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Independent observation of the effects
of agricultural management practices on soil organic carbon (SOC) with soil moisture
content (SMC) is essential to quantify their potential relationships for
sustainable ecosystems. Soil water retention studies and soil carbon stocks
have been mapped in some areas worldwide. However, few studies have been conducted
in the southeastern US, particularly in Mississippi.
The objectives of this research study were to collect soil samples from fields
chosen to be representative of the watersheds they are contained within,
analyze the soil samples for carbon content and soil moisture content, and
evaluate the relationship between SOC and different parameters (land use,
vertical distribution, temporal distribution, and soil moisture content). Field
sites were chosen based on their compositional similarity shared with the
watershed as a whole in the Town Creek watershed (TCW) and Upper Pearl River
watershed (UPRW) in Mississippi.
Monthly soil samples from different depths (6 inch, 12 inch, and 24 inch) were
collected from crop, pasture, and forest field areas. Soil samples were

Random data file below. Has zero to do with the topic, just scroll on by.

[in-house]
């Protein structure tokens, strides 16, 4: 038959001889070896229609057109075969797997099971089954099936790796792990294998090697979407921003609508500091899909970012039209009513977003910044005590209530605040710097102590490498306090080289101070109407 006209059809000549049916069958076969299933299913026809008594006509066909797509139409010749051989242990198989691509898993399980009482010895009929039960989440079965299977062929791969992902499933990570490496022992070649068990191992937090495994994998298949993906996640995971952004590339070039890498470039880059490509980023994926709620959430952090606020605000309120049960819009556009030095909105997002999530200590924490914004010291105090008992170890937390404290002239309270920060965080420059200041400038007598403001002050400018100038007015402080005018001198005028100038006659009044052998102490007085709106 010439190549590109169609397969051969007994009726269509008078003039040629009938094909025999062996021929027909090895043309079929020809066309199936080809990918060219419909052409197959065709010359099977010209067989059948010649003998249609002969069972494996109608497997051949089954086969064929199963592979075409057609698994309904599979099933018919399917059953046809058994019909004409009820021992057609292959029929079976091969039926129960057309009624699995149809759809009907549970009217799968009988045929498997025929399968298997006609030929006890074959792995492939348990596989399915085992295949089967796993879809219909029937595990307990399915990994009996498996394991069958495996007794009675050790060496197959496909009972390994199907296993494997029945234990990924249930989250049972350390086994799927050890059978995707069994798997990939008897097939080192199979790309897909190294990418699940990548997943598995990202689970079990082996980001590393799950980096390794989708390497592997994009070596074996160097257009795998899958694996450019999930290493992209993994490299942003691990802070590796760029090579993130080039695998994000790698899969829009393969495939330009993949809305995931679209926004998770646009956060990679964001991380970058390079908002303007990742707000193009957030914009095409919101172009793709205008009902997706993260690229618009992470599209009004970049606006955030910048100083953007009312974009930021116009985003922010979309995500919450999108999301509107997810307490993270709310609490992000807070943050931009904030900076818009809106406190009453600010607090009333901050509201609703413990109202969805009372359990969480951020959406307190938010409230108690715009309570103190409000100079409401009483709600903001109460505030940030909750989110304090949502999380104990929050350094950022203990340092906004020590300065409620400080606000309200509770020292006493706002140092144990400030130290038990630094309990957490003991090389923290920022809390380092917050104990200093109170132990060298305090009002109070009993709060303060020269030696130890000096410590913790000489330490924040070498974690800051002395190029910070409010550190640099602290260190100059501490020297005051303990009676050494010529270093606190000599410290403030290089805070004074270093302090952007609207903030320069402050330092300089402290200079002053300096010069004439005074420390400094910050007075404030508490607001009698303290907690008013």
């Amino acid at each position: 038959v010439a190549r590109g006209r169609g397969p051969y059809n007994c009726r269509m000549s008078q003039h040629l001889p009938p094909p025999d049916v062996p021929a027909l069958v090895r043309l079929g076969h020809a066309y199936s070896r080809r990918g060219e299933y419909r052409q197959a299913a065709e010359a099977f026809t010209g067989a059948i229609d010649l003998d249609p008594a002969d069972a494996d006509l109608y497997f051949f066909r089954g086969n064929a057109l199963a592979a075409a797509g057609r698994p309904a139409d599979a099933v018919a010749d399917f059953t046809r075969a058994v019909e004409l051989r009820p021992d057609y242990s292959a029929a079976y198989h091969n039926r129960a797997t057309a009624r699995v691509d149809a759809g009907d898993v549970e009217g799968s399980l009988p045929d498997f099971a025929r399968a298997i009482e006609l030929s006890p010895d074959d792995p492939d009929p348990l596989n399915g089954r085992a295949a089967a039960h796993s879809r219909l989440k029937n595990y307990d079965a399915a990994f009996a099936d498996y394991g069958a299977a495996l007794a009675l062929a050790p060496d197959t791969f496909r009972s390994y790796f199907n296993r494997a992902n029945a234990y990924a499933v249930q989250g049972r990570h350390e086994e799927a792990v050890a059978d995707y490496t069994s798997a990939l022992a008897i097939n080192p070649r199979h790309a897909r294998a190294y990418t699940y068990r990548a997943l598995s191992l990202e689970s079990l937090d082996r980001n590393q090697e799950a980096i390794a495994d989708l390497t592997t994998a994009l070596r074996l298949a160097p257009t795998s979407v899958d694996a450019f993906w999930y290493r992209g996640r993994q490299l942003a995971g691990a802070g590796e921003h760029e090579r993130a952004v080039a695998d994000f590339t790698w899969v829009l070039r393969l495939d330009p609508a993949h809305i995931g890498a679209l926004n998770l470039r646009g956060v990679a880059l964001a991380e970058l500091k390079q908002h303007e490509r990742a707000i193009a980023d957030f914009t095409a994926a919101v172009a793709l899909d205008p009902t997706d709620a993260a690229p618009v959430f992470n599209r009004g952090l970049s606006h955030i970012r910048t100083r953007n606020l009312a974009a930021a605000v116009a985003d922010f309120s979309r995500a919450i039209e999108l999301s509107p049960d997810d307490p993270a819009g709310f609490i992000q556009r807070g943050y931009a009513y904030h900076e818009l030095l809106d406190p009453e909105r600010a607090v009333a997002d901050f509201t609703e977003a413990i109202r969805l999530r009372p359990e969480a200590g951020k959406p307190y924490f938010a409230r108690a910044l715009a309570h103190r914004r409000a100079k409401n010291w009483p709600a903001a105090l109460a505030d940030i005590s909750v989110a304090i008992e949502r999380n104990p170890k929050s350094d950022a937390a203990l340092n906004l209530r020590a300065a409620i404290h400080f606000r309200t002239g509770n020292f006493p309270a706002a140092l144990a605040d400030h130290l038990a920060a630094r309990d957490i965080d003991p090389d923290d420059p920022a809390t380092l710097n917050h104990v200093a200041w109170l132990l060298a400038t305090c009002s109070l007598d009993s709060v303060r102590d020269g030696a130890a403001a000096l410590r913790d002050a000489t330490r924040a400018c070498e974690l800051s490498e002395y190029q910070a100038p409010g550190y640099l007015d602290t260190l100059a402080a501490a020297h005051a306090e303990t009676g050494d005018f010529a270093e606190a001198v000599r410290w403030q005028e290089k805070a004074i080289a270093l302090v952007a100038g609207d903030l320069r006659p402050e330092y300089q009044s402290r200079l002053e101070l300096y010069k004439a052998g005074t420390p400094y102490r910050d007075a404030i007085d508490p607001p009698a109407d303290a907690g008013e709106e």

analyzed using bench analysis, elemental analysis, and statistical analysis.
This study was able to demonstrate the SOC distribution in the soil layers
across all three land uses studied. It was also shown that there does seem to
be an interactive effect of parameters such as land use type, vertical
distribution, and time on carbon accretion within the soil. Results of this
study also determined that the near surface (6-in) layer was found to contain
significantly more carbon than either the 12 inch or 24 inch layers (p < 0.01) across all field types. There
was found to be a high degree of variability within the soil moisture data and
correlation between SOC and SMC. It was found that carbon amount is not
influenced by SMC but SMC could be influenced by SOC.
Bioenergy crops are considered as a feedstock source,
which can be grown in marginal soils. However, these crops may have different
levels of crop yield potential and environmental benefits. The objectives of
this study were to model and compare the effects of four bioenergy crops (corn—Zea mays, soybean—Glycine max (L.) Merr.,
and switchgrass—Panicum virgatum) in
the Town Creek watershed (TCW) in northeast Mississippi using the Soil and
Water Assessment Tool (SWAT) model. The calibrated SWAT model for TCW was used
to quantify impacts to streamflow, crop yield, and sediment yield. The SWAT
model reasonably (3·s-1) from the TCW when
compared with the USGS observed stream flow (29.34 m3·s-1.
In addition, model reasonably predicted (±6%) average annual corn yield (4.66